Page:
The animated gif below shows some bistellar moves in action. You can see why the algorithm is called a bistellar simplification — we can change the triangle mesh to have fewer triangles.

Consider an abstract graph whose nodes are simplicial complexes which are connected by an edge if there exists a single bistellar move to get from one complex to the other. This graph is known as the bistellar flip graph or Pachner graph. The bistellar_simplification algorithm is equivalent to a random walk on this infinite graph which attempts to identify the topological type of the input complex \(K\) by lowering the \(f\)-vector of \(K\).

Tracking the \(f\)-vector is the cheapest way to track our progress of the simplification. In fact, for a 4-dimensional sphere, the number of vertices and edges alone is enough to learn about the entire \(f\)-vector [Klee]. So we can actually track the progress of the simplification on a 2 dimensional graph.

Below is a video tracking the progress of our modified bistellar_simplification on our Akbulut-Kirby 4-sphere AK_I_3. Since following a single dot was difficult to see, I am displaying the \(f\)-vector (or, more precisely, just the vertex and edge count) of 1000 consecutive complexes at a time. For each of those 1000 complexes, I counted the number of 0-,1-,2-,3-,4-dimensional bistellar moves were made (red = 4-move grows the \(f\)-vector, green = 0-move makes \(f\)-vector smaller; green = good). The box on the bottom right displays the vertex and edge count of the complex at the specified round.

Notice that the simulated annealing strategy brings the \(f\)-vector down until it gets stuck for a while, then it grows the \(f\)-vector in an attempt to jiggle the complex out of the local min. The current implementation uses a greedy random strategy, the modifications we made to the strategy only improved the algorithm enough to recognize AK_I_3, AK_II_3, AK_III_3. The other spheres to our knowledge have not been recognized by any heuristic software we know of.

We have also tried to implement a Markov chain Monte Carlo (Metropolis) method to improve the algorithm. We have tried several different parameters for the energy. Our tests so far indicate that an MCMC strategy results in a significant slow down of the algorithm. We are now looking into testing other deep learning techniques.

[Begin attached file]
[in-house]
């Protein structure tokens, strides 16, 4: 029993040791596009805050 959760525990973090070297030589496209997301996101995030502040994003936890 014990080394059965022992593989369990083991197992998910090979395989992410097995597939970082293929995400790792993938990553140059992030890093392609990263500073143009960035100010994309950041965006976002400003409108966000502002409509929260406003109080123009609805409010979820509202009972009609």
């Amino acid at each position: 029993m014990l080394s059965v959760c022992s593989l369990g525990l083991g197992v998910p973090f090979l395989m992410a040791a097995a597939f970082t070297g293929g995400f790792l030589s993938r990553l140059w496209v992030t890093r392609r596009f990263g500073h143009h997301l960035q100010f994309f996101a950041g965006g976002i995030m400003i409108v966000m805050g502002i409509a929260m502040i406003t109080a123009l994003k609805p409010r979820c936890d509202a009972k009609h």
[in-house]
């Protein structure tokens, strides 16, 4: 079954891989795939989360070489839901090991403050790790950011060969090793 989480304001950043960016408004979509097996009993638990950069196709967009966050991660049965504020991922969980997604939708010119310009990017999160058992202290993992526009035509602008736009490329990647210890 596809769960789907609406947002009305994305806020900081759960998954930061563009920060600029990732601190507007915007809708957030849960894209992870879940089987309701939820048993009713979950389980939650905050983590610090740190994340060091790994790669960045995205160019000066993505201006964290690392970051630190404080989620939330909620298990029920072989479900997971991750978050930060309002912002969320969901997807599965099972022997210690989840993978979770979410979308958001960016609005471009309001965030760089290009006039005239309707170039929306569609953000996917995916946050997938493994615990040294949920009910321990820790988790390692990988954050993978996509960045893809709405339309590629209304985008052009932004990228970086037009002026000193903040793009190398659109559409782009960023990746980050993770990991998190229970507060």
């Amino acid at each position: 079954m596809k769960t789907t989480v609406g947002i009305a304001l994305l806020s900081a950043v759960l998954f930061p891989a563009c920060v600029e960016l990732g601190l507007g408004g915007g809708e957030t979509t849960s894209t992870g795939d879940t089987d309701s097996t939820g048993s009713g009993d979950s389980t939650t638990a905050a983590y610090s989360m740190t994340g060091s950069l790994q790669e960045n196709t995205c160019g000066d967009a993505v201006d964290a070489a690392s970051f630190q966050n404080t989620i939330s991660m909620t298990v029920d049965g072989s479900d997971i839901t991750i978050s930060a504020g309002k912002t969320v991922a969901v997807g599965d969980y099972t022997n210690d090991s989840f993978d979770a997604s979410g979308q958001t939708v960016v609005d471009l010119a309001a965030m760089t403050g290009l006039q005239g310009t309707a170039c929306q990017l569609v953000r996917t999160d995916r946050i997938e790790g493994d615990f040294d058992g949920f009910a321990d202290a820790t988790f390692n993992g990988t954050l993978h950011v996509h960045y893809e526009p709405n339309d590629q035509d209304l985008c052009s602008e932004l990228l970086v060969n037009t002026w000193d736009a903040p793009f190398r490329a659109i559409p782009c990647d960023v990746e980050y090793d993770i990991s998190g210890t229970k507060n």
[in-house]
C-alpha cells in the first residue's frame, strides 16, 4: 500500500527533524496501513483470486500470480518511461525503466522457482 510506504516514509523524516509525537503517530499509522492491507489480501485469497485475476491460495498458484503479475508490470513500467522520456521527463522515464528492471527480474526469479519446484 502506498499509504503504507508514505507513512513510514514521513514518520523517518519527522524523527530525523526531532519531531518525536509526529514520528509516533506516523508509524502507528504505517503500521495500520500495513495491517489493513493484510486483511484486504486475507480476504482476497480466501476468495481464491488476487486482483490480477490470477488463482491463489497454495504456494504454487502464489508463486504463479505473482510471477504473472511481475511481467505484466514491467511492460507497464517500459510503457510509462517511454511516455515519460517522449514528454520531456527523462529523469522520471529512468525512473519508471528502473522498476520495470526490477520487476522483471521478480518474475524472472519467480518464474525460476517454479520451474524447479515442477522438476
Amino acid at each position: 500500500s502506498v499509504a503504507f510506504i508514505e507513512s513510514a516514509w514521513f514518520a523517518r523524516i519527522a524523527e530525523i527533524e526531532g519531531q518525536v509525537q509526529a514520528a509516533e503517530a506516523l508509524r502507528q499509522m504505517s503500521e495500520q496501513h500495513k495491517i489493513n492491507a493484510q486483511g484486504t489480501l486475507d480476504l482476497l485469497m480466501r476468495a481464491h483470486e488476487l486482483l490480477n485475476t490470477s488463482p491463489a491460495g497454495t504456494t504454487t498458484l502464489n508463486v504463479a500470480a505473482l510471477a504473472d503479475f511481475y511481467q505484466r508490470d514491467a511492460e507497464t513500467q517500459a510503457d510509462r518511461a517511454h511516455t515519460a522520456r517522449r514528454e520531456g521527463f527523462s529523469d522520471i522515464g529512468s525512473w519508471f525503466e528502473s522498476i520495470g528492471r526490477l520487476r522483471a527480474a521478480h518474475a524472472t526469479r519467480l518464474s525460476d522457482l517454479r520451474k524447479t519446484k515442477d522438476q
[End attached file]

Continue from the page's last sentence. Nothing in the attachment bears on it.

Manifold recognition is known to be unsolvable for dimensions \(d \ge 4\) [Markov]. The related sphere recognition problem is known to be undecidable for dimensions \(d > 4\). However, 3-sphere recognition is decidable [Rubinstein, Thompson], but was found to be NP [Schleimer] and co-NP [Hass-Kuperberg]. The decidability of the 4-sphere recognition problem is still unknown.

Fortunately, there are several heuristic methods which can effectively and quickly recognize spheres to be spheres for all triangulations (or, more accurately, simplicial complexes) that we know of. Except, that is, for the family of examples which we constructed: our triangulations of the Akbulut-Kirby spheres.

The Akbulut-Kirby spheres were originally introduced as candidate exotic spheres [Akbulut-Kirby]. Selman Akbulut and Rob Kirby described a smooth manifold which is homeomorphic to a 4-dimensional sphere, but could not find a diffeomorphism to the sphere. If they could prove that there are no diffeomorphisms to the sphere, then they would have found a counterexample to the smooth Poincare conjecture in dimension 4. It took over 2 decades, but Akbulut himself found that diffeomorphism [Akbulut]. And the smooth Poincare conjecture in dimension 4 is still an open problem today.

Akbulut and Kirby simplified the description enough that one can follow the general idea without being an expert in differential topology and Kirby calculus.